National Women’s Soccer League commissioner Lisa Baird faced some unusually hard questions in a news conference Tuesday, on the eve of the league’s annual college draft.
By coincidence, the much-anticipated news of young U.S. star Catarina Macario signing for French club Lyon was made official right as Baird started talking. But Macario’s decision to go abroad upon leaving Stanford early instead of joining the NWSL wasn’t coincidental at all — and it has earned Baird and her league noticeable heat.
Lyon is the world’s top women’s club, standing as the five-time reigning UEFA Women’s Champions League winner. When it calls, it’s almost impossible to turn down.
It’s also no secret around the NWSL that Lyon offered Macario far more money than she could make in the NWSL’s standard salary structure. And because Macario would have had been forced to enter the NWSL through its draft, she’d have had no say in where she ended up.
Macario said Tuesday that picking Lyon was “not anything about salaries really. It’s really just, I’m just fresh out of college [and] I’m just looking for something new.”
She also acknowledged that Lyon’s ownership of Tacoma, Wash.-based NWSL franchise OL Reign could see her loaned to the U.S. club at some point. And she said emphatically that she hopes to play in the NWSL some day.
“I signed with Lyon, and if we think that it would be a mutual benefit to have me join OL Reign, then that would be great,” Macario said. “I would love to play in the league. I’m not sure if it would come from necessarily that partnership, but will it happen one day? Yes.”
But it’s impossible to miss the growing number of major Americans who call European clubs home: Christen Press and Tobin Heath at Manchester United, Sam Mewis and Rose Lavelle at Manchester City, and Alana Cook at Paris Saint-Germain. Mewis’ former North Carolina Courage teammate Abby Dahlkemper is also reportedly heading to Man City on a long-term deal.
Though the pandemic was a factor in the moves of the Manchester quarter, it wasn’t for Cook or Dahlkemper. The NWSL also took a hit when Australian star Sam Kerr left the Chicago Red Stars for a much bigger salary at Chelsea.
And Macario isn’t the only marquee college prospect to choose Europe over the NWSL in recent years. Deyna Castellanos chose Atletico Madrid so when she left Florida State early a year ago, and Khadija “Bunny” Shaw chose Bordeaux when she moved on from Tennessee in 2018.
Three leading Canadians have never set foot in the NWSL, despite the Canadian Soccer Association bankrolling the salaries of its top players in the league: Lyon’s Kadeisha Buchanan, Paris Saint Germain’s Ashley Lawrence, and Chelsea’s Jessie Fleming. Buchanan and Lawrence were college teammates at West Virginia, and Fleming played at UCLA.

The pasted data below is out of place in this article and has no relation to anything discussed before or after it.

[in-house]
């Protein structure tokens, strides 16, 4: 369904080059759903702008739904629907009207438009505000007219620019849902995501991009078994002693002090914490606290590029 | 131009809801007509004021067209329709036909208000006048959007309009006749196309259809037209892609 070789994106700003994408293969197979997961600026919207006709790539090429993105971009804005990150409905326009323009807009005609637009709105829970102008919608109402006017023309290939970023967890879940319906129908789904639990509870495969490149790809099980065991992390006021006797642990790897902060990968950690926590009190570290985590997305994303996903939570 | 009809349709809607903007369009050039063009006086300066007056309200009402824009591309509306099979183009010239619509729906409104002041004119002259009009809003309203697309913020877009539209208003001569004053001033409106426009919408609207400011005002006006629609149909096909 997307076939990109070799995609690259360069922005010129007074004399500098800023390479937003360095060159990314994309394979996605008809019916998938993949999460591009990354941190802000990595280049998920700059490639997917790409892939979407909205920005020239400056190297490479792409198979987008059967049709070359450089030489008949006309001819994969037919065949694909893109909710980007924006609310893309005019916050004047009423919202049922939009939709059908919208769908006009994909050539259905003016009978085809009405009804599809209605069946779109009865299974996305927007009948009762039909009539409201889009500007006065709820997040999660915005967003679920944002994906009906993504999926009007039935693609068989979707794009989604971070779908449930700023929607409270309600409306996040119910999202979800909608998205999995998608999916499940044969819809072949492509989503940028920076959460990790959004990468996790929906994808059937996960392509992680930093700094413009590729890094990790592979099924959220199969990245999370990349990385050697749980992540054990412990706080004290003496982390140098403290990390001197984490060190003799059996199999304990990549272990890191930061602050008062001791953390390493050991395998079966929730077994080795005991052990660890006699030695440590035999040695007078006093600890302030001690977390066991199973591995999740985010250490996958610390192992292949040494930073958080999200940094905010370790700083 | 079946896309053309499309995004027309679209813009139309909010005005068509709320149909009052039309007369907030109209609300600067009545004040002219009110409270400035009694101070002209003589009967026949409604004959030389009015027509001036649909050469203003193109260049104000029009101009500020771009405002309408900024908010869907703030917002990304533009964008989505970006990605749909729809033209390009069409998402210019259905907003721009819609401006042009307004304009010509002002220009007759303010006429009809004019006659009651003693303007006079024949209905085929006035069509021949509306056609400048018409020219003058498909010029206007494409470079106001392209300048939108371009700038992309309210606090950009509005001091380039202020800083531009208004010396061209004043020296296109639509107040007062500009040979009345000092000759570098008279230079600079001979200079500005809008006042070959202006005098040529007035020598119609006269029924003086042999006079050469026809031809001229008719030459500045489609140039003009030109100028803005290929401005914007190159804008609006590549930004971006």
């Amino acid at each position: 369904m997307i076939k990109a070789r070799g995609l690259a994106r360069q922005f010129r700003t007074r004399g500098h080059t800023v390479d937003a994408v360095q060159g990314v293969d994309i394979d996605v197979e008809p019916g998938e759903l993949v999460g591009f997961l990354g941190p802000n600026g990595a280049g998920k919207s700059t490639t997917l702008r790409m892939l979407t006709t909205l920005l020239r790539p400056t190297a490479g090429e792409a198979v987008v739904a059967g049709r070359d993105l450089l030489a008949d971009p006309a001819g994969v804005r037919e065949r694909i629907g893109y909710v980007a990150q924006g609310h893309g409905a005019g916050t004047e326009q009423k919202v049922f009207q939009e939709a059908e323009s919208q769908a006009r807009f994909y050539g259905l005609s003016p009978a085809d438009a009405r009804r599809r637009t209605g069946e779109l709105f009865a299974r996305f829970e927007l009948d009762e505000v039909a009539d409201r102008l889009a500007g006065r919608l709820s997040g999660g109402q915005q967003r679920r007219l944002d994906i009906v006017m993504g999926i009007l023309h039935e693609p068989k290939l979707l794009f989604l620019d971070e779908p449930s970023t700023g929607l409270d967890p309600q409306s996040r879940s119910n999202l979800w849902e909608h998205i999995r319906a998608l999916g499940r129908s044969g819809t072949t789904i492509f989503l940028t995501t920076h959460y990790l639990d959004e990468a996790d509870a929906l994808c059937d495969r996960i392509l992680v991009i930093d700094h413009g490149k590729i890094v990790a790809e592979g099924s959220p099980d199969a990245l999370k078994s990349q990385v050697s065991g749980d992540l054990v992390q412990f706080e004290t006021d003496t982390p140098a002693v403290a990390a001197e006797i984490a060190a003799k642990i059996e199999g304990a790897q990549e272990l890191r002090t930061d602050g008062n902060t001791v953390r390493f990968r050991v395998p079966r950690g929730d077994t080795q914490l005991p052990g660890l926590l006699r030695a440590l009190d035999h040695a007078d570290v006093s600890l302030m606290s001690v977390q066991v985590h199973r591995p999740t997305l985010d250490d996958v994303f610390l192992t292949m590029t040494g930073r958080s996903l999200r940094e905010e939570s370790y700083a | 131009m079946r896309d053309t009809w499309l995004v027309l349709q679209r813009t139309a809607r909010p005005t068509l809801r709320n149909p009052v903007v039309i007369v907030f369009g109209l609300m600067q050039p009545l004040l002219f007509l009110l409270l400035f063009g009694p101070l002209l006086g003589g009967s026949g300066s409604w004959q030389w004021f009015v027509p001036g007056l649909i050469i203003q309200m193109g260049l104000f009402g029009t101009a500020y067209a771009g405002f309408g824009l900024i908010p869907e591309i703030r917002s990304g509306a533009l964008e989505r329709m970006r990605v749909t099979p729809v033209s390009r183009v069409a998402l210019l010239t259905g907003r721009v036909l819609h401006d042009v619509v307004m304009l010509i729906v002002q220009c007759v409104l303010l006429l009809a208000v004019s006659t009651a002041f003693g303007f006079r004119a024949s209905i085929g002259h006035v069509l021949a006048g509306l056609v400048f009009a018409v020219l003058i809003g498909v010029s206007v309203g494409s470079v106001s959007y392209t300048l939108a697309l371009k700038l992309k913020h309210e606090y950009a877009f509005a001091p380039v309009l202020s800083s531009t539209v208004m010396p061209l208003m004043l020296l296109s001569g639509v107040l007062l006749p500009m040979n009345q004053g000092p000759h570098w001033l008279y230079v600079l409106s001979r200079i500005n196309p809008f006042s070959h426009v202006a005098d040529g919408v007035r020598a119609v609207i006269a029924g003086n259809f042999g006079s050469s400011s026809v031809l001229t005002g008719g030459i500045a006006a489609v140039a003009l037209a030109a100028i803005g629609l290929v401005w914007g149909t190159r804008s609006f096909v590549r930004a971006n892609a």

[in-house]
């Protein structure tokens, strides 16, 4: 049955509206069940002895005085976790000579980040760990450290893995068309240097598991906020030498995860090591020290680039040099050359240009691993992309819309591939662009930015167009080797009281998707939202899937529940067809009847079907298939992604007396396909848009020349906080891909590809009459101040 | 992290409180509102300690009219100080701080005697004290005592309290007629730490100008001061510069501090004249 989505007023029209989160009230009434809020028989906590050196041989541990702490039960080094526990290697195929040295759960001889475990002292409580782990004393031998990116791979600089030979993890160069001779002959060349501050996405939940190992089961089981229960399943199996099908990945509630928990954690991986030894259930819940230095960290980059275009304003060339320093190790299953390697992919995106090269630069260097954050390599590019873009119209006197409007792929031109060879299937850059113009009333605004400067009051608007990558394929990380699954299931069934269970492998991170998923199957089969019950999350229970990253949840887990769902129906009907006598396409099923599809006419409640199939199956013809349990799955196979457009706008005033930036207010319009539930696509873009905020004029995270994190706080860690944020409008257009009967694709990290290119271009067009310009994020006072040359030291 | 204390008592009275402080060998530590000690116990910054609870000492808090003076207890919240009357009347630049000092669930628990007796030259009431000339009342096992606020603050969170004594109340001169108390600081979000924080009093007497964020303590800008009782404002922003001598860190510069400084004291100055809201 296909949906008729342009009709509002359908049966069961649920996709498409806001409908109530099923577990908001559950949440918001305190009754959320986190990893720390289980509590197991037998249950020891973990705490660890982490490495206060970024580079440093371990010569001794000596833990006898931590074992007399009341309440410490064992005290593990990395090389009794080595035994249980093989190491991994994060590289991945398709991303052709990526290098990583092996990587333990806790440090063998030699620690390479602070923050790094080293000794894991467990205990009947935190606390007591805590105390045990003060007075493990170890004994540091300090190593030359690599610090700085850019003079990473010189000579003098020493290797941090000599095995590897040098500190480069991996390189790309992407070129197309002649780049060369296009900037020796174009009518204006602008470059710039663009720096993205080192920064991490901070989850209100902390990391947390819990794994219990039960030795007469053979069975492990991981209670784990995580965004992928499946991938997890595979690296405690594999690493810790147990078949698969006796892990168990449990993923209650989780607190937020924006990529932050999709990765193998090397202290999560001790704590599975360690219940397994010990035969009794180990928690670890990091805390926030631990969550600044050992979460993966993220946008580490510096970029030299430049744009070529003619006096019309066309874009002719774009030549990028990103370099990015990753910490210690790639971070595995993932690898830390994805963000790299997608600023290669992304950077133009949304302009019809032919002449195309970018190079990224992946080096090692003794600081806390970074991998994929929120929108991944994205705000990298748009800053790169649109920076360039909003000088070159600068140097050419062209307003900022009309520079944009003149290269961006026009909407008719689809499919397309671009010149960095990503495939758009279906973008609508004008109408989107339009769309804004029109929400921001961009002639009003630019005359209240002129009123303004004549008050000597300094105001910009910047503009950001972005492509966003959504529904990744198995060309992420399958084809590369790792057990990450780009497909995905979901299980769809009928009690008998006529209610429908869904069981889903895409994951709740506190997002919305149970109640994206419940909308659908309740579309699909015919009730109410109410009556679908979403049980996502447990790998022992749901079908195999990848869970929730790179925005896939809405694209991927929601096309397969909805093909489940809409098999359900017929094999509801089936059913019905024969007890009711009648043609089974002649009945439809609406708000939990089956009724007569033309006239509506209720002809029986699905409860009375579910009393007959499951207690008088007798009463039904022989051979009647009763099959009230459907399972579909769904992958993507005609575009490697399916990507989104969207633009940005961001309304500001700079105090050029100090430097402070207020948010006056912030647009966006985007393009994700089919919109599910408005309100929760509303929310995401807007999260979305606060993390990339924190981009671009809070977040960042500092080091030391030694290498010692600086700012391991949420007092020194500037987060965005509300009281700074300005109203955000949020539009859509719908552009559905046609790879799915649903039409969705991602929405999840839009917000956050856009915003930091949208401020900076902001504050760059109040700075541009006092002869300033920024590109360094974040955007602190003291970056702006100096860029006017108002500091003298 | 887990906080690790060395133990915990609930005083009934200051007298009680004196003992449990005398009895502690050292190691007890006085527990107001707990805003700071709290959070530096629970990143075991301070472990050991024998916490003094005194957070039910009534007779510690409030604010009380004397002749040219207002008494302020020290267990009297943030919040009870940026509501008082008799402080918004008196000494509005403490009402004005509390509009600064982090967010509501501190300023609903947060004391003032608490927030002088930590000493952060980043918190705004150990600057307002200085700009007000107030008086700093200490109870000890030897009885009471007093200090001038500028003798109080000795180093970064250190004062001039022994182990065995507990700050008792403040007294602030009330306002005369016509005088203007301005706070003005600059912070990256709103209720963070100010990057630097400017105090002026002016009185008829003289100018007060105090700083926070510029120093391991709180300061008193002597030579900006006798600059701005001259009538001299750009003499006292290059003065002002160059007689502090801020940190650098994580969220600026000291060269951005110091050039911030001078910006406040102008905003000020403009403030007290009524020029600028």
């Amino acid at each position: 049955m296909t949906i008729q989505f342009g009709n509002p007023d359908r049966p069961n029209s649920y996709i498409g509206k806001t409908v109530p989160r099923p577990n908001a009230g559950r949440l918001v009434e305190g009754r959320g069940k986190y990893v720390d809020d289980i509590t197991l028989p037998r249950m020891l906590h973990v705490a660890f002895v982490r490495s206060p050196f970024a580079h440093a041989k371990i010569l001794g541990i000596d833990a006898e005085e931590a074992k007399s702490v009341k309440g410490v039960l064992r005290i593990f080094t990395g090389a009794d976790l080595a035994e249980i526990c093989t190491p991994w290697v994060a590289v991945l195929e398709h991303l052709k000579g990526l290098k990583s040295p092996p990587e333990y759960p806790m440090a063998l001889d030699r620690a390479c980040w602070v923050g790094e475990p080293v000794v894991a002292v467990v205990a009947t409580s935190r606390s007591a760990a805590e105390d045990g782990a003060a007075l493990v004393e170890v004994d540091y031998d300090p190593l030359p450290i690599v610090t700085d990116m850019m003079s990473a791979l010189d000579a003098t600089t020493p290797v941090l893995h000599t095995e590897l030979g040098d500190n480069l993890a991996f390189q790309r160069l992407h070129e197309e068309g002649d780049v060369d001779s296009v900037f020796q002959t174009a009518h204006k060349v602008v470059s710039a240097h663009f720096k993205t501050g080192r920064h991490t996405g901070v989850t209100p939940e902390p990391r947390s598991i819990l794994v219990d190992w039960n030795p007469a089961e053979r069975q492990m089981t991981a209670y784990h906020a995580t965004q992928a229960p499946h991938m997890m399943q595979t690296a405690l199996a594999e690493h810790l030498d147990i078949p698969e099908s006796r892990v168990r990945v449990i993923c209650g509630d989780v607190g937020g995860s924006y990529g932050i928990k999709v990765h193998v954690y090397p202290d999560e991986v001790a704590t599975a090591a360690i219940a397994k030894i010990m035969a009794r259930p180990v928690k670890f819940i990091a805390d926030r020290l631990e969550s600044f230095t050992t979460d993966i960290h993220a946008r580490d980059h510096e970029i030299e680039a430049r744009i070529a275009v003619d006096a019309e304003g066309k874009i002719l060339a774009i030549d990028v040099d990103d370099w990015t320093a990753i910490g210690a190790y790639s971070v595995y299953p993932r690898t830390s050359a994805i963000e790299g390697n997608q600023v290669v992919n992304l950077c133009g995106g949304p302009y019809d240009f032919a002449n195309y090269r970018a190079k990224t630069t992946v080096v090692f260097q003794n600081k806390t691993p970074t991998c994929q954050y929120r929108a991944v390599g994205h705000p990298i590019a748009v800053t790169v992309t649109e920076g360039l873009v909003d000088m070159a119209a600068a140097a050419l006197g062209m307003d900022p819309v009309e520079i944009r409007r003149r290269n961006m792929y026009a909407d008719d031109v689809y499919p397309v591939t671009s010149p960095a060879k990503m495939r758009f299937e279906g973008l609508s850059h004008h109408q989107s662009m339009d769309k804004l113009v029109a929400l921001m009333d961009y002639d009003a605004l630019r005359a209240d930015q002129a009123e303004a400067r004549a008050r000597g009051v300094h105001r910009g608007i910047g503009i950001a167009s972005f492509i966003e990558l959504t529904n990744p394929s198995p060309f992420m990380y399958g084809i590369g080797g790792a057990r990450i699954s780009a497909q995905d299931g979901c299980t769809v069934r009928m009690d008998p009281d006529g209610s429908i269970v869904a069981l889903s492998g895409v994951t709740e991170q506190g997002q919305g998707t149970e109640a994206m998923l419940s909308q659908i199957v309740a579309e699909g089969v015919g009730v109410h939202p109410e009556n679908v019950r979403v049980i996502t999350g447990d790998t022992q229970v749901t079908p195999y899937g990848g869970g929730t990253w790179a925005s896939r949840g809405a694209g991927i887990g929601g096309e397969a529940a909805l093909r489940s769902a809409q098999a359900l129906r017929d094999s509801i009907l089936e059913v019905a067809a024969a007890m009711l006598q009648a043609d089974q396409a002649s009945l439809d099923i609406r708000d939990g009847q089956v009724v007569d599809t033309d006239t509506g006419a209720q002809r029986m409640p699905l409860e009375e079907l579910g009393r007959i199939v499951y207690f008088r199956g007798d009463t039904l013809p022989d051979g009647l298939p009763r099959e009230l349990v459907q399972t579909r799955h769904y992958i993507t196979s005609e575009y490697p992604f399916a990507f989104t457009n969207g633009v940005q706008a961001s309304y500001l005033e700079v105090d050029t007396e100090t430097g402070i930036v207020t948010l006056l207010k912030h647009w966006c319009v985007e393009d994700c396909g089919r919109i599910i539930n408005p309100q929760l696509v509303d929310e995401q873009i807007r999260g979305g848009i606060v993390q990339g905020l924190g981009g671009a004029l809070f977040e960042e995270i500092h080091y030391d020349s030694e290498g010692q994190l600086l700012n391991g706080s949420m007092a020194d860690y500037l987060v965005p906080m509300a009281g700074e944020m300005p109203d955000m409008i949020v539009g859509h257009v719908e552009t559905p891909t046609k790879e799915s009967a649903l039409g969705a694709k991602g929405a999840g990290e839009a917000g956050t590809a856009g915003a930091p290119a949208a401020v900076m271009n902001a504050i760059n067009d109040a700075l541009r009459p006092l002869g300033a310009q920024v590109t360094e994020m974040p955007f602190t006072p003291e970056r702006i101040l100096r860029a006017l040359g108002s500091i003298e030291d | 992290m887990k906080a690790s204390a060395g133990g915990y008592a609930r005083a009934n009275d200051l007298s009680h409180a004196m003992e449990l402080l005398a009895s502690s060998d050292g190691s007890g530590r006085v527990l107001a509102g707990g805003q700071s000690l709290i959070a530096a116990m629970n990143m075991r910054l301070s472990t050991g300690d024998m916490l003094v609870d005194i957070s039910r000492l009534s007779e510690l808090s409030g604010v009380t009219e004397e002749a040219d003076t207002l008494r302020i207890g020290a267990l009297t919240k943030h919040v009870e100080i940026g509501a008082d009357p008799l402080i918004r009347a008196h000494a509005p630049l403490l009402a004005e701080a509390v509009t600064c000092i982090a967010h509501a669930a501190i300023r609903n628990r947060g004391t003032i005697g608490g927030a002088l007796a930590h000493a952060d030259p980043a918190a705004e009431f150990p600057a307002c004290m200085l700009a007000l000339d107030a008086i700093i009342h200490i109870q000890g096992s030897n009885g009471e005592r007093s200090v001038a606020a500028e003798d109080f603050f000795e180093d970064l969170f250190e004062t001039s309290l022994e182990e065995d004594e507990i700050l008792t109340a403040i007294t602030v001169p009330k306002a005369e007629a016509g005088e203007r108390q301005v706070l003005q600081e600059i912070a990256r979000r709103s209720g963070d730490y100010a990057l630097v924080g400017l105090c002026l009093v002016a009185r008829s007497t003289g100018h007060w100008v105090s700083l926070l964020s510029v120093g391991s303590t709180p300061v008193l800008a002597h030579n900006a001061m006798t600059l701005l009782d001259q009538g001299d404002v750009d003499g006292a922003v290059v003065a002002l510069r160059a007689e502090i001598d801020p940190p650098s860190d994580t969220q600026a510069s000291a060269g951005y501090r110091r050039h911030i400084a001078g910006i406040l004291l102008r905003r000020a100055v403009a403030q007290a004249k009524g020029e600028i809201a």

Pressure is rising on the NWSL and its team owners to up the ante and spend more on salaries in order to keep pace with the rest of the world. Baird said Tuesday that the league is working to do so.
“As our league continues to grow, we are going to continue to invest in our players to attract and retain the best talent,” Baird said. “That takes resources, whether it’s player compensation, facilities, coaching, partnerships, exposure … Those are the kinds of things that will attract the best players in the world, in addition to direct compensation. And our league and owners are committed to providing them.”
Baird was asked specifically whether the draft is increasingly a hindrance to attracting top college products.
“We’re going to continue to partner with the NCAA to do the right thing to continue to engage them and make sure players realize that the NWSL is an incredible option,” she answered. “Whether that makes for rule changes in future years, I don’t know, we’ll see. … “We have a longer-term strategic planning process that is going to really directly attack what we need to do to remain competitive and the best club league in the world.
She added that she is “leaving it to the [league’s] product committee to help us define future rules.”
One rule that might come under scrutiny is the league’s decision this year to not require seniors to register for the draft pool. Instead, all seniors have been ruled automatically eligible for selection.
The decision was made because the coronavirus pandemic caused the NCAA to move the college soccer season to the spring. It will conclude after the NWSL has started playing games this year, with another Challenge Cup tournament set for April and the regular season to start in May.
But a side effect is that teams could potentially draft players who will decide to not play for them. And because college player rights are held until the start of the 2022 preseason, those players could decide to go to Europe and wait out those rights expiring.
“Every single player, with our new rules which were made for the pandemic, has the right to decide whether to play in our league or not,” Baird said. “That is fully in their discretion. This just really allocates the rights among the different clubs.”
Which one might say isn’t exactly full discretion.
Baird was also asked whether next year, the draft rules will change back to what they were before the pandemic started — specifically the one about college seniors formally affirming their participation in the draft.
“We haven’t made any decisions about the 2022 rules yet,” she said. “The product committee will be revisiting that at a later date.”